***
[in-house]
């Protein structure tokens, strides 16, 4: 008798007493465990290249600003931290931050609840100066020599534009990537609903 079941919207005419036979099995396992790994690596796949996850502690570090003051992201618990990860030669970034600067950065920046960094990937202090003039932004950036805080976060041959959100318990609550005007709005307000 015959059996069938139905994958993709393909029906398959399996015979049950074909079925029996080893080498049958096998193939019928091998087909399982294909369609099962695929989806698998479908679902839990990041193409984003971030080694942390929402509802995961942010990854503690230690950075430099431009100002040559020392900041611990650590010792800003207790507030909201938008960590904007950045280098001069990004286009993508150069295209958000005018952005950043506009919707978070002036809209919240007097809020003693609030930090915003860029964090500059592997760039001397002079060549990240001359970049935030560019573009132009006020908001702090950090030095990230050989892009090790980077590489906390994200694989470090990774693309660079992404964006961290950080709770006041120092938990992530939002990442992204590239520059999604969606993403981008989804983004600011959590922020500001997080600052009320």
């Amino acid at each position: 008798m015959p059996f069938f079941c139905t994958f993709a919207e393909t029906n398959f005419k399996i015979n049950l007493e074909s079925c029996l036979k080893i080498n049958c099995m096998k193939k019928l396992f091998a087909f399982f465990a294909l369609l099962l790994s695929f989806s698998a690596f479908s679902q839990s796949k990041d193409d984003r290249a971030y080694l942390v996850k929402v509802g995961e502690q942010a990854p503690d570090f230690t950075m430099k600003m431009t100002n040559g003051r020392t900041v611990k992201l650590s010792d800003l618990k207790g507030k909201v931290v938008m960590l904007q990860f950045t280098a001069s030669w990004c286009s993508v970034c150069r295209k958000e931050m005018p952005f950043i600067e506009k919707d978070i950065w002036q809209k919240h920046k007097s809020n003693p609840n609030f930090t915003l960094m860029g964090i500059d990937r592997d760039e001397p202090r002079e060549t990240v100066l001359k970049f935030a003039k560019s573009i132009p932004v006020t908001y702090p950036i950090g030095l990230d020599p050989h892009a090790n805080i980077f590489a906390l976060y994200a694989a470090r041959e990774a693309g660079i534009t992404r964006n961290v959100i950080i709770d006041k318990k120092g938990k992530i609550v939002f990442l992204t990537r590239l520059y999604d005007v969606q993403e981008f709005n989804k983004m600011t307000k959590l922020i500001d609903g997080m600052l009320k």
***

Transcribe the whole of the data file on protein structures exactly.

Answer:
[in-house]
């Protein structure tokens, strides 16, 4: 008798007493465990290249600003931290931050609840100066020599534009990537609903 079941919207005419036979099995396992790994690596796949996850502690570090003051992201618990990860030669970034600067950065920046960094990937202090003039932004950036805080976060041959959100318990609550005007709005307000 015959059996069938139905994958993709393909029906398959399996015979049950074909079925029996080893080498049958096998193939019928091998087909399982294909369609099962695929989806698998479908679902839990990041193409984003971030080694942390929402509802995961942010990854503690230690950075430099431009100002040559020392900041611990650590010792800003207790507030909201938008960590904007950045280098001069990004286009993508150069295209958000005018952005950043506009919707978070002036809209919240007097809020003693609030930090915003860029964090500059592997760039001397002079060549990240001359970049935030560019573009132009006020908001702090950090030095990230050989892009090790980077590489906390994200694989470090990774693309660079992404964006961290950080709770006041120092938990992530939002990442992204590239520059999604969606993403981008989804983004600011959590922020500001997080600052009320």
């Amino acid at each position: 008798m015959p059996f069938f079941c139905t994958f993709a919207e393909t029906n398959f005419k399996i015979n049950l007493e074909s079925c029996l036979k080893i080498n049958c099995m096998k193939k019928l396992f091998a087909f399982f465990a294909l369609l099962l790994s695929f989806s698998a690596f479908s679902q839990s796949k990041d193409d984003r290249a971030y080694l942390v996850k929402v509802g995961e502690q942010a990854p503690d570090f230690t950075m430099k600003m431009t100002n040559g003051r020392t900041v611990k992201l650590s010792d800003l618990k207790g507030k909201v931290v938008m960590l904007q990860f950045t280098a001069s030669w990004c286009s993508v970034c150069r295209k958000e931050m005018p952005f950043i600067e506009k919707d978070i950065w002036q809209k919240h920046k007097s809020n003693p609840n609030f930090t915003l960094m860029g964090i500059d990937r592997d760039e001397p202090r002079e060549t990240v100066l001359k970049f935030a003039k560019s573009i132009p932004v006020t908001y702090p950036i950090g030095l990230d020599p050989h892009a090790n805080i980077f590489a906390l976060y994200a694989a470090r041959e990774a693309g660079i534009t992404r964006n961290v959100i950080i709770d006041k318990k120092g938990k992530i609550v939002f990442l992204t990537r590239l520059y999604d005007v969606q993403e981008f709005n989804k983004m600011t307000k959590l922020i500001d609903g997080m600052l009320k």